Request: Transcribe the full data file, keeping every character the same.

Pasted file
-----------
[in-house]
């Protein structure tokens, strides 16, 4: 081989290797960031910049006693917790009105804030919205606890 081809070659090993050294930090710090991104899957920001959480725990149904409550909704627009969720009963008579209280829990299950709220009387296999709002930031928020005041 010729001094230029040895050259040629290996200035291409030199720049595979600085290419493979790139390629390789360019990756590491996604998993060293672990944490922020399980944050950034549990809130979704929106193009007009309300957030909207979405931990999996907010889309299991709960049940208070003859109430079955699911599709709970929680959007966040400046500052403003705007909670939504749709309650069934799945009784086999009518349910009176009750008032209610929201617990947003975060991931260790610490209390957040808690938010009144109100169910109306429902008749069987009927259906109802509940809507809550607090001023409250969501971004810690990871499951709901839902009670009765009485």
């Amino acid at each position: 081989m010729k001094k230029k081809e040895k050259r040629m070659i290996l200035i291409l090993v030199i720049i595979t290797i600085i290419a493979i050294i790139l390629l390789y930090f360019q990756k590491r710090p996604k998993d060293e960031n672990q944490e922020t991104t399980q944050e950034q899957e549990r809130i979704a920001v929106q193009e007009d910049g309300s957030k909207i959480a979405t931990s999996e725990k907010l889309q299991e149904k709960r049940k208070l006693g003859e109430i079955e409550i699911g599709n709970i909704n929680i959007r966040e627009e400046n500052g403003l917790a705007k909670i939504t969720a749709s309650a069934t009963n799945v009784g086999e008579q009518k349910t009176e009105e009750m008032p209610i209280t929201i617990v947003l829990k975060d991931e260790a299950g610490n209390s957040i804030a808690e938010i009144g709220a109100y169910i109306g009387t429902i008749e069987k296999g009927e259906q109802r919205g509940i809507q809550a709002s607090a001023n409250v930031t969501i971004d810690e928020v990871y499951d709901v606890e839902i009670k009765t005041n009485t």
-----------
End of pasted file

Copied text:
[in-house]
């Protein structure tokens, strides 16, 4: 081989290797960031910049006693917790009105804030919205606890 081809070659090993050294930090710090991104899957920001959480725990149904409550909704627009969720009963008579209280829990299950709220009387296999709002930031928020005041 010729001094230029040895050259040629290996200035291409030199720049595979600085290419493979790139390629390789360019990756590491996604998993060293672990944490922020399980944050950034549990809130979704929106193009007009309300957030909207979405931990999996907010889309299991709960049940208070003859109430079955699911599709709970929680959007966040400046500052403003705007909670939504749709309650069934799945009784086999009518349910009176009750008032209610929201617990947003975060991931260790610490209390957040808690938010009144109100169910109306429902008749069987009927259906109802509940809507809550607090001023409250969501971004810690990871499951709901839902009670009765009485």
């Amino acid at each position: 081989m010729k001094k230029k081809e040895k050259r040629m070659i290996l200035i291409l090993v030199i720049i595979t290797i600085i290419a493979i050294i790139l390629l390789y930090f360019q990756k590491r710090p996604k998993d060293e960031n672990q944490e922020t991104t399980q944050e950034q899957e549990r809130i979704a920001v929106q193009e007009d910049g309300s957030k909207i959480a979405t931990s999996e725990k907010l889309q299991e149904k709960r049940k208070l006693g003859e109430i079955e409550i699911g599709n709970i909704n929680i959007r966040e627009e400046n500052g403003l917790a705007k909670i939504t969720a749709s309650a069934t009963n799945v009784g086999e008579q009518k349910t009176e009105e009750m008032p209610i209280t929201i617990v947003l829990k975060d991931e260790a299950g610490n209390s957040i804030a808690e938010i009144g709220a109100y169910i109306g009387t429902i008749e069987k296999g009927e259906q109802r919205g509940i809507q809550a709002s607090a001023n409250v930031t969501i971004d810690e928020v990871y499951d709901v606890e839902i009670k009765t005041n009485t």